On Jan. 18, Butler released a video called “10 Commandments for Black Men,” which he describes as “dead serious advice for everyone but especially black men.” The video is modeled on the horror movie genre to evoke the nightmarish reality of life for some in the US. “The country that black men live in is not free,” Butler tells Quartz.
In the video, Butler lays out advice on how to avoid confrontations with cops and how to behave when it happens anyway. He acknowledges that following the rules doesn’t guarantee safety or freedom—indeed, the video is based on a chapter of his 2017 book Chokehold: Policing Black Men, which he wrote after the deaths of Trayvon Martin, Sandra Bland, and Freddie Graham. All are African-Americans who were killed as he was planning his text; all their deaths, in his view, stem from systemic racism.
Initially, Butler’s book was intended to be a guide to the law for all. But since the law doesn’t impact all communities equally, he changed his focus to acknowledge the special circumstances that black men in particular face. “Even if African-American men did everything right, they can still be subject to brutality,” Butler says. “Police do enforce a racial kind of law and order in a system with winners and losers.”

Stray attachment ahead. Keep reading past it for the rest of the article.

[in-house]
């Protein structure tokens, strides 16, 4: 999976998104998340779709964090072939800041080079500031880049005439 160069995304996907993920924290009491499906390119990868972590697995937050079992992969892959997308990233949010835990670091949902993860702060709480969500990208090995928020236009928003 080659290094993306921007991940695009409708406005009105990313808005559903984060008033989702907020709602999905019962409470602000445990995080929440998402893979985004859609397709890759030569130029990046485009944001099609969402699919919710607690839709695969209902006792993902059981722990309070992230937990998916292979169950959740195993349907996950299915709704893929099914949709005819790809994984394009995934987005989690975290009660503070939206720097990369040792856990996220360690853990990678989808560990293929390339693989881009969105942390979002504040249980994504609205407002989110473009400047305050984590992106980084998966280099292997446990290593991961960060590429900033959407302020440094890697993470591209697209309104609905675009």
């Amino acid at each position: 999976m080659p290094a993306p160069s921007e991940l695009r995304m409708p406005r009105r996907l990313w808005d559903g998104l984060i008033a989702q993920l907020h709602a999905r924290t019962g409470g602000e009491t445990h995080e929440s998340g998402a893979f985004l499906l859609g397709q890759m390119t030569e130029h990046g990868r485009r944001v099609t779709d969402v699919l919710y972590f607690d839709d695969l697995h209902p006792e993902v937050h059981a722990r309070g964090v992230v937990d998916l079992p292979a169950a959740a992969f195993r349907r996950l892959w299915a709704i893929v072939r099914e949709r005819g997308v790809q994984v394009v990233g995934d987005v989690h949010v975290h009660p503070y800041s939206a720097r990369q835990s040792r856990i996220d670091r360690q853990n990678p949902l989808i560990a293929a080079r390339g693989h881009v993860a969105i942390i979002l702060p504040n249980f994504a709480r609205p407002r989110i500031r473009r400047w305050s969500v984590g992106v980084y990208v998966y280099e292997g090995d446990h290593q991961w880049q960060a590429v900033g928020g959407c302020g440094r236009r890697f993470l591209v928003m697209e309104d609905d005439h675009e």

Yet he does believe that understanding the realities of the system can help at least some people who are in a bad way avoid a worse fate, and so he provides the insights he’s acquired from decades of engagement with criminal law. Among them: Avoid baggy pants. Know that cops will notice when a group of African-American men gather or drive around together. Understand that police pay attention when they see a black man with a white woman. If you’re arrested, “shut the hell up.”
This advice can sound disconcerting to those who believe in freedom of expression. But Butler isn’t saying black men should make all of their decisions based on how police are behaving—he’s just reporting what he knows from his experience working with law enforcement officers and his research as an academic, and he wants people to be aware of what police officers notice. The idea isn’t to circumscribe people’s behavior, but to inform them so that they are best equipped to handle a police encounter wisely should one occur. And he does acknowledge that it involves putting on a sort of “performance,” as he puts it—whether or not people follow his advice, he believes that the knowledge is valuable.